[rfc-i] Fwd: I-D ACTION:draft-hoffman-utf8-rfcs-03.txt

Tim Bray tbray at textuality.com
Tue Oct 7 01:31:52 PDT 2008

On Mon, Oct 6, 2008 at 7:49 PM, Martin Duerst <duerst at it.aoyama.ac.jp> wrote:

> Just a few comments:

I agree with all of Martin's comments, except as noted:

> 2.1: I think there are other places where Non-ASCII makes sense.
> E.g.: Acknowledgment section, in the actual text for document
> titles (or names) quoted there, and so on.

OK, except for "... and so on".  Let's keep it circumscribed.

> 2.2:
>   Specifications encoded in UTF-8 should not contain the encodings of
>   certain Unicode codepoints.  The codepoint ranges given in this
>   section are inclusive:
> I read the 'inclusive' as "these are okay". Also, "the encodings of"
> looks redundant in this context. What about simply:
>   Specifications using UTF-8 must not use the following codepoint
>   ranges:

"ranges, given inclusively":

> 2.2: I would add a general sentence saying that there are many other
> kinds of codepoints (e.g. unassigned, control- or formatting-like,
> compatibility,...) that should only used with great care if at all.
> You have something about compatibility characters, but I think wording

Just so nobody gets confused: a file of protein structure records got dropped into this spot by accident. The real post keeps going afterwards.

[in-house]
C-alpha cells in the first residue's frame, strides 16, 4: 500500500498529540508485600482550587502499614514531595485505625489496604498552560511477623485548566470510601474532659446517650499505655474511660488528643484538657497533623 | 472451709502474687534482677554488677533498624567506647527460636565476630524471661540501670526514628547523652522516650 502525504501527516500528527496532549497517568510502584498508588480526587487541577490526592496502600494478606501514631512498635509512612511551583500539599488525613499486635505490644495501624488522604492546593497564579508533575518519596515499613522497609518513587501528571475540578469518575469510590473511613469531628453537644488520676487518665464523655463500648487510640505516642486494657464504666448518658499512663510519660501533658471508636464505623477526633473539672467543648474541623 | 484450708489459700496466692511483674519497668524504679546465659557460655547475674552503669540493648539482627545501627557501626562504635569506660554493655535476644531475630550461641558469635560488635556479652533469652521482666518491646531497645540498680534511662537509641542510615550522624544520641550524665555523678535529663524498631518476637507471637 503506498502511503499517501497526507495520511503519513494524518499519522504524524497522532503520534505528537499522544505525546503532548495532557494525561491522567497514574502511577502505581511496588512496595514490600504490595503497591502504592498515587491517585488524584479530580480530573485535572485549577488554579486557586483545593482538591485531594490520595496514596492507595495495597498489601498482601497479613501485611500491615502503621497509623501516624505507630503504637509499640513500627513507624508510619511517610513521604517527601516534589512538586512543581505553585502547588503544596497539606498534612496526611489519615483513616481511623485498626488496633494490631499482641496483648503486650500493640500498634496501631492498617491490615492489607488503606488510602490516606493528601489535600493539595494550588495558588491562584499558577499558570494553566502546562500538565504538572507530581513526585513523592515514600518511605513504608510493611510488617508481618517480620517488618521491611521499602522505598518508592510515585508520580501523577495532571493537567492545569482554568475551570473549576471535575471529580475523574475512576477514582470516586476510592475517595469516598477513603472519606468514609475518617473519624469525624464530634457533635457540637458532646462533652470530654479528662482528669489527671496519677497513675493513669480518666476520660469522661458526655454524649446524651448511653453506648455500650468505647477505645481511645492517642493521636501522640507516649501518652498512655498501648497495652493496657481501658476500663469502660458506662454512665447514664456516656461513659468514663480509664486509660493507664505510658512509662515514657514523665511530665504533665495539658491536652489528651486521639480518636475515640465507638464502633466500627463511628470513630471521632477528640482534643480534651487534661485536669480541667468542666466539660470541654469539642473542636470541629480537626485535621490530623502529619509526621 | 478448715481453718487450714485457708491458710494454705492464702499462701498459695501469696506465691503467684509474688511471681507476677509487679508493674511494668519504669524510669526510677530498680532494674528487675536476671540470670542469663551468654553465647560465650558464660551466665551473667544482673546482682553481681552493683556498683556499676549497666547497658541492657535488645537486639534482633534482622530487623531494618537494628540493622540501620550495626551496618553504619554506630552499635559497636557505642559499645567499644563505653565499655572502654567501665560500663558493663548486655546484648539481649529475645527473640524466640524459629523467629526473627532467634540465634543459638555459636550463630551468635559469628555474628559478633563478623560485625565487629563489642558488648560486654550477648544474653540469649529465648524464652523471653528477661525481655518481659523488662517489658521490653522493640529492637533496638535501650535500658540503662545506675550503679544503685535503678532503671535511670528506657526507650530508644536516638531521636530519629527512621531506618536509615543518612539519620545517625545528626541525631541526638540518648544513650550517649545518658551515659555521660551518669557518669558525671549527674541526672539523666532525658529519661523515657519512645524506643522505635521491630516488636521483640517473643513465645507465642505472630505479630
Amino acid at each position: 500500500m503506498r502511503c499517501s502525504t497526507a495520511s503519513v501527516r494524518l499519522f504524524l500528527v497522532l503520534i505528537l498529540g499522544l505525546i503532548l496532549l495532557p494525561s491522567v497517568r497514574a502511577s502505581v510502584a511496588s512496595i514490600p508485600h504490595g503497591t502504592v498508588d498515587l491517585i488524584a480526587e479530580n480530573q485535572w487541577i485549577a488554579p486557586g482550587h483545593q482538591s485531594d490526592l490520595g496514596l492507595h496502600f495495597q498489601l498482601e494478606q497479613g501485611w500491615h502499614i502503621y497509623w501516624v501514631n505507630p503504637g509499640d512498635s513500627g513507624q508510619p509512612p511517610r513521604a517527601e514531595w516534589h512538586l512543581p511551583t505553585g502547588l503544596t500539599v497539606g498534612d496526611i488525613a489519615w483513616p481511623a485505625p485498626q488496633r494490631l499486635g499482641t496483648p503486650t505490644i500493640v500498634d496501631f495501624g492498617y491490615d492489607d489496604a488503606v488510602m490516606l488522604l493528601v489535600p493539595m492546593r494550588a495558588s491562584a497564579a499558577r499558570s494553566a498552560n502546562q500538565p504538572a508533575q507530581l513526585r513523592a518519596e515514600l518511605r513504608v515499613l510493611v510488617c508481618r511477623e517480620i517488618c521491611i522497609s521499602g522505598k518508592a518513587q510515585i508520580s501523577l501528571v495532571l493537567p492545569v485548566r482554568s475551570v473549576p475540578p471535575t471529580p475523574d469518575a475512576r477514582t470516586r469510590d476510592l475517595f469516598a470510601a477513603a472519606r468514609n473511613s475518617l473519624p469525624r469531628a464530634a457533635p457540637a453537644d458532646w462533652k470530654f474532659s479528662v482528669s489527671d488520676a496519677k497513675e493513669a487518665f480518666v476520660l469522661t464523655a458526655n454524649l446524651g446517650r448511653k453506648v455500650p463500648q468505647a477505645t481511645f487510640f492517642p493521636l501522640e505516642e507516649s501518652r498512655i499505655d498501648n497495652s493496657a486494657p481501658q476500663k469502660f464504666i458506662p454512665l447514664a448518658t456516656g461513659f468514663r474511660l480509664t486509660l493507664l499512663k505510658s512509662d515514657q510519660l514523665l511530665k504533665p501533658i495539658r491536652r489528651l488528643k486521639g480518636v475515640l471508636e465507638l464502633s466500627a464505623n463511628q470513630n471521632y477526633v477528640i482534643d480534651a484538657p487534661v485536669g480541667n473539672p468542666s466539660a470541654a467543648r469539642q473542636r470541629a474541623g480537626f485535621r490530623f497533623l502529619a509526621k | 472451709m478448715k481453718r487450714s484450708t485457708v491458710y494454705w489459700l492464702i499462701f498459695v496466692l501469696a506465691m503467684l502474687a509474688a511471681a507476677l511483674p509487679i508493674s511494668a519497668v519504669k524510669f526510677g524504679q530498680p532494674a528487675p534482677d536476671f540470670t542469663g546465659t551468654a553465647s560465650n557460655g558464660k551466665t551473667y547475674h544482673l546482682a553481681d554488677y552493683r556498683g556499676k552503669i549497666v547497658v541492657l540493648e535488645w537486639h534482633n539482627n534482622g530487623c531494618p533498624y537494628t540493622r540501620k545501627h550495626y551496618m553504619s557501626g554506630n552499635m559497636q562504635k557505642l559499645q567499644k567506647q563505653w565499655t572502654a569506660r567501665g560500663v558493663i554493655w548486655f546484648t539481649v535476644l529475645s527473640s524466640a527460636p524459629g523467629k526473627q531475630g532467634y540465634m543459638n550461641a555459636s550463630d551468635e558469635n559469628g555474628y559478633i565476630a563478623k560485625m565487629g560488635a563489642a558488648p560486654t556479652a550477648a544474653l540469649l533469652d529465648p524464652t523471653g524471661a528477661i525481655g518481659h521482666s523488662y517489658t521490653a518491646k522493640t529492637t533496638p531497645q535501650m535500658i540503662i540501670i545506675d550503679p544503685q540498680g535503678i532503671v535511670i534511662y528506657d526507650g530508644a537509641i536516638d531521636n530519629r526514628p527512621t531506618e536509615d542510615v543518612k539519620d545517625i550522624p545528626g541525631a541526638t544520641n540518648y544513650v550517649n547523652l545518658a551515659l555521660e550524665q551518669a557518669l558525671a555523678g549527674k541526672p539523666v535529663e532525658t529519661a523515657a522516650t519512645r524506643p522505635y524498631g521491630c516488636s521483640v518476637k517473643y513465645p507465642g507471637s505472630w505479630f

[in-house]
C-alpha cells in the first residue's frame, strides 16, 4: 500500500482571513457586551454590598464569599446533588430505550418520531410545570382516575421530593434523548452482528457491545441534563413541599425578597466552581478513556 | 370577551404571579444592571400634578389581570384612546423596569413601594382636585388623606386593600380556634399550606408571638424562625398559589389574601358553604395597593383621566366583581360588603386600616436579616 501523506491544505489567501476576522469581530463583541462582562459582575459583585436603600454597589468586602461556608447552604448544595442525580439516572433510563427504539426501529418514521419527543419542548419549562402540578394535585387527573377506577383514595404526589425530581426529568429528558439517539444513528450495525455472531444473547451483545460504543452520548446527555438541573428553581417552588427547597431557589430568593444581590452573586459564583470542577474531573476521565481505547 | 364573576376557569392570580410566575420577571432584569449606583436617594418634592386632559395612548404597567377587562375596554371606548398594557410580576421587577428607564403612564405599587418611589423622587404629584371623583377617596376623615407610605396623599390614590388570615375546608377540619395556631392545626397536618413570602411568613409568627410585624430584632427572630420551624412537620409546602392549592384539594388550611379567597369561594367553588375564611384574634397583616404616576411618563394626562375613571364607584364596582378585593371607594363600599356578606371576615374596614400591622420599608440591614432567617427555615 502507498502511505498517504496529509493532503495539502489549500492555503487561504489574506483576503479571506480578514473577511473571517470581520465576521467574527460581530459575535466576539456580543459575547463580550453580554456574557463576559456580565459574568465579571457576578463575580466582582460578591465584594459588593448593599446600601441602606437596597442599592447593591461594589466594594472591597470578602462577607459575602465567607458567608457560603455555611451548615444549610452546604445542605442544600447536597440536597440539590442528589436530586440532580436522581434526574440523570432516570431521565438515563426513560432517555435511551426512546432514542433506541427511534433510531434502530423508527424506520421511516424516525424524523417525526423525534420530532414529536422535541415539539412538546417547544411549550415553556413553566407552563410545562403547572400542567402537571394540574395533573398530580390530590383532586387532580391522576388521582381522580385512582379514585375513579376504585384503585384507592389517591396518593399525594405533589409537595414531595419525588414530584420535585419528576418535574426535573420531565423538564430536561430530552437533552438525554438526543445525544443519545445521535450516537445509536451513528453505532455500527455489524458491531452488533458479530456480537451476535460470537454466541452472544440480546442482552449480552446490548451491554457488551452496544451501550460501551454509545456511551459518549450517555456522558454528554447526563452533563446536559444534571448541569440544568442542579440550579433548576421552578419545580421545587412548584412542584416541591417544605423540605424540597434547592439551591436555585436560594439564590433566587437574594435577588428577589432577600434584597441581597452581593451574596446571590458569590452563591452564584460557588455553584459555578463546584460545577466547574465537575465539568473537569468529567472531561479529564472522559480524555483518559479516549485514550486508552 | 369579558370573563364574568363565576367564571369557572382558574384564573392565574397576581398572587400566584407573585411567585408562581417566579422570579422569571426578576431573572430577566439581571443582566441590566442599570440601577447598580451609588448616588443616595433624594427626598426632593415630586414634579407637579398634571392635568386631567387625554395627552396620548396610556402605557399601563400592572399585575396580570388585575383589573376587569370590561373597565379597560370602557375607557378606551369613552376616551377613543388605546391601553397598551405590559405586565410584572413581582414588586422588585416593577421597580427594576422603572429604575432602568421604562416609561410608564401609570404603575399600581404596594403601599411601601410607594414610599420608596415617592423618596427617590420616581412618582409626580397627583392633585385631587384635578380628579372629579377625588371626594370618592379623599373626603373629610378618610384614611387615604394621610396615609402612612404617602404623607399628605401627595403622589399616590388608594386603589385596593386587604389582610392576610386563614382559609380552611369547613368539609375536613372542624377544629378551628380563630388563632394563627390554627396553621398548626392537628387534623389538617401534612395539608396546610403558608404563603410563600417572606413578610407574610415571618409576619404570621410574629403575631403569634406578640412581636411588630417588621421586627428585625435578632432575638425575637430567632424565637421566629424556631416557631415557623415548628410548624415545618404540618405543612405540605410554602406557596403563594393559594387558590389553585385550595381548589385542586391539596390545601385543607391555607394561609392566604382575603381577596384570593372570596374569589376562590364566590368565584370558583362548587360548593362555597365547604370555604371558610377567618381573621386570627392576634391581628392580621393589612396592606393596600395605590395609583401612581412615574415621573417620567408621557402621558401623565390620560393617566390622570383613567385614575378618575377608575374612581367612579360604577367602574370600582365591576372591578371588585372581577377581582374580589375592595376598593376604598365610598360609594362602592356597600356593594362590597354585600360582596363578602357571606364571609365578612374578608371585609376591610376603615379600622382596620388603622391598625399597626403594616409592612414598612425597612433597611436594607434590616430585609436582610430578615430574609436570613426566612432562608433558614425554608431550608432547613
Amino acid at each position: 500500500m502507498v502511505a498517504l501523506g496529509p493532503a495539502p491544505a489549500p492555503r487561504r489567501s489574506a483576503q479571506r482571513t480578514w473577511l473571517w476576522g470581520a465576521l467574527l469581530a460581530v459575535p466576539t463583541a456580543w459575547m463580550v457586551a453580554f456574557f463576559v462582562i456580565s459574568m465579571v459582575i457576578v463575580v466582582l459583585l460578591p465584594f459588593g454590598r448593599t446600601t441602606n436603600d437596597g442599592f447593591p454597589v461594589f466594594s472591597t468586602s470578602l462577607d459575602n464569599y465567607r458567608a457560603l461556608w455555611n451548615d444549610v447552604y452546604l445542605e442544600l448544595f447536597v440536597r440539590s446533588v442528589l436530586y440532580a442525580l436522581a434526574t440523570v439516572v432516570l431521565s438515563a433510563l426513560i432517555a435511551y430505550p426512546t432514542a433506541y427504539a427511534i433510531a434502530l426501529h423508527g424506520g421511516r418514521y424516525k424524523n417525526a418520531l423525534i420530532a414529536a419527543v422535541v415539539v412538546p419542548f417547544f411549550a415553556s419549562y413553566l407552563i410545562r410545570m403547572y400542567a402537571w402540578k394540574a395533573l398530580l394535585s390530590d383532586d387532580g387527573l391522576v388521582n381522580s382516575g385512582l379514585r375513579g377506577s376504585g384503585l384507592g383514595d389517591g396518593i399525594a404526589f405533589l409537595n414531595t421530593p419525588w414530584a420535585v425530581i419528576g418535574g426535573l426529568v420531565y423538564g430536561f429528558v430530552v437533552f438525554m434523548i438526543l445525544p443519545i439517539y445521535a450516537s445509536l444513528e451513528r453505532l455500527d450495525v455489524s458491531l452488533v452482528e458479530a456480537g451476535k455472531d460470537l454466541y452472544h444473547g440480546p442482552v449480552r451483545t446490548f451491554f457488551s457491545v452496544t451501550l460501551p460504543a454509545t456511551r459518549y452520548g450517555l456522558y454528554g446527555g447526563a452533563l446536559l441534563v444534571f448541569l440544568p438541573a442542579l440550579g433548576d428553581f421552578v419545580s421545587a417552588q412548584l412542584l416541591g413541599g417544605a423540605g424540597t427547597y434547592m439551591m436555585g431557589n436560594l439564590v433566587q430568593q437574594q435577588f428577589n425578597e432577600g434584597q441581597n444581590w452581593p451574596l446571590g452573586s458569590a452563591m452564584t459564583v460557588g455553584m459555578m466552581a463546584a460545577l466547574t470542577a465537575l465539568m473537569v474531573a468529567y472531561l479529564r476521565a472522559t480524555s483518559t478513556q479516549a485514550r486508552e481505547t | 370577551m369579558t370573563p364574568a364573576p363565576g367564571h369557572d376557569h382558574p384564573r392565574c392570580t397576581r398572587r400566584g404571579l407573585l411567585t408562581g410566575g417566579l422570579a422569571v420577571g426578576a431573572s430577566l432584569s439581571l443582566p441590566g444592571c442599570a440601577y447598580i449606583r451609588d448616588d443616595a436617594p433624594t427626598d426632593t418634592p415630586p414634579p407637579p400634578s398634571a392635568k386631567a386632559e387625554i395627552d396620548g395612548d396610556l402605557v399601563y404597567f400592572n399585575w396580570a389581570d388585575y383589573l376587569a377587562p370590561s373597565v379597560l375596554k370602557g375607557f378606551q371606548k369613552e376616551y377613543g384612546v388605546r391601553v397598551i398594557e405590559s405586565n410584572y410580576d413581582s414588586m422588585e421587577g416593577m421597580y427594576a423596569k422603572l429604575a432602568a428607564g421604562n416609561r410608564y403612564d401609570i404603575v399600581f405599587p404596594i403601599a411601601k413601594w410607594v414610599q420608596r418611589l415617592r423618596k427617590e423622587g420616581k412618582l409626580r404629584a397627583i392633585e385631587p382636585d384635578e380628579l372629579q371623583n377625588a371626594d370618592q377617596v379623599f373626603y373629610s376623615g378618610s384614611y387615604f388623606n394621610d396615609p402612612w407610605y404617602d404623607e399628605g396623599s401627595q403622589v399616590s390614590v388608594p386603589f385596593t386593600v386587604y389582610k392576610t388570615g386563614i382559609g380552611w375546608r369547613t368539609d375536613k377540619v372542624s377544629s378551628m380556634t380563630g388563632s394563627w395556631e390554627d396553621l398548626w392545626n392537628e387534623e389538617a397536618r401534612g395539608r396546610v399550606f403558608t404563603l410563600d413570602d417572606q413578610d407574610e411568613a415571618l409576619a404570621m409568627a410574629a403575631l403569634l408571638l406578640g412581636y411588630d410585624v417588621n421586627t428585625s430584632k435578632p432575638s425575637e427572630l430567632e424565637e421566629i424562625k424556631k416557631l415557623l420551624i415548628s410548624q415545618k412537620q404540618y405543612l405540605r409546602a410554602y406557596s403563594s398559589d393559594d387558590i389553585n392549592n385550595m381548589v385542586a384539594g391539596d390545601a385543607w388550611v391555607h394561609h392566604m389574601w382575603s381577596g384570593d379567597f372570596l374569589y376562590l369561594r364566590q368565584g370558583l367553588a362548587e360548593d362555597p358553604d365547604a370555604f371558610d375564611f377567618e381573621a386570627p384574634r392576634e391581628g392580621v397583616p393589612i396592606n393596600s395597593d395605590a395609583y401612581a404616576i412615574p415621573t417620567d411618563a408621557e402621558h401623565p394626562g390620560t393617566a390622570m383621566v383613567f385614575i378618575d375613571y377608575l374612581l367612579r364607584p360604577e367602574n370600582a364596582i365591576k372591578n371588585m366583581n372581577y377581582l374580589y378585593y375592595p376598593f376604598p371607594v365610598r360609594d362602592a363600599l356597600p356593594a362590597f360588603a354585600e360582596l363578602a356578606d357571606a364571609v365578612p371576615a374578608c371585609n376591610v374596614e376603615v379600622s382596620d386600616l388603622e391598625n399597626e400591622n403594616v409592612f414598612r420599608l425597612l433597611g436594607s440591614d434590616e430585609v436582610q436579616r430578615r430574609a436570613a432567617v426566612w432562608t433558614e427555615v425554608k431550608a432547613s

> that in a more general fashion is better.

Disagree, stated so generally.  Compatibility characters are
well-defined.  If you have some specific codepoints or ranges to
exclude, please argue for them specifically.

> 2.3, or somewhere else: I'd like to see a strong recommendation
> against "smart quotes", or otherwise some discussion of them
> (we could propose that "smark quotes" are okay for textual
> quotation, but not for protocol examples when they are supposed
> to represent "'" or '"'). Smart quotes easily get into IETF
> documents, and may be rather difficult to detect automatically.

Why?  What's the problem with these?  (A similar argument would apply
to hyphens and the various flavors of dashes).  -Tim

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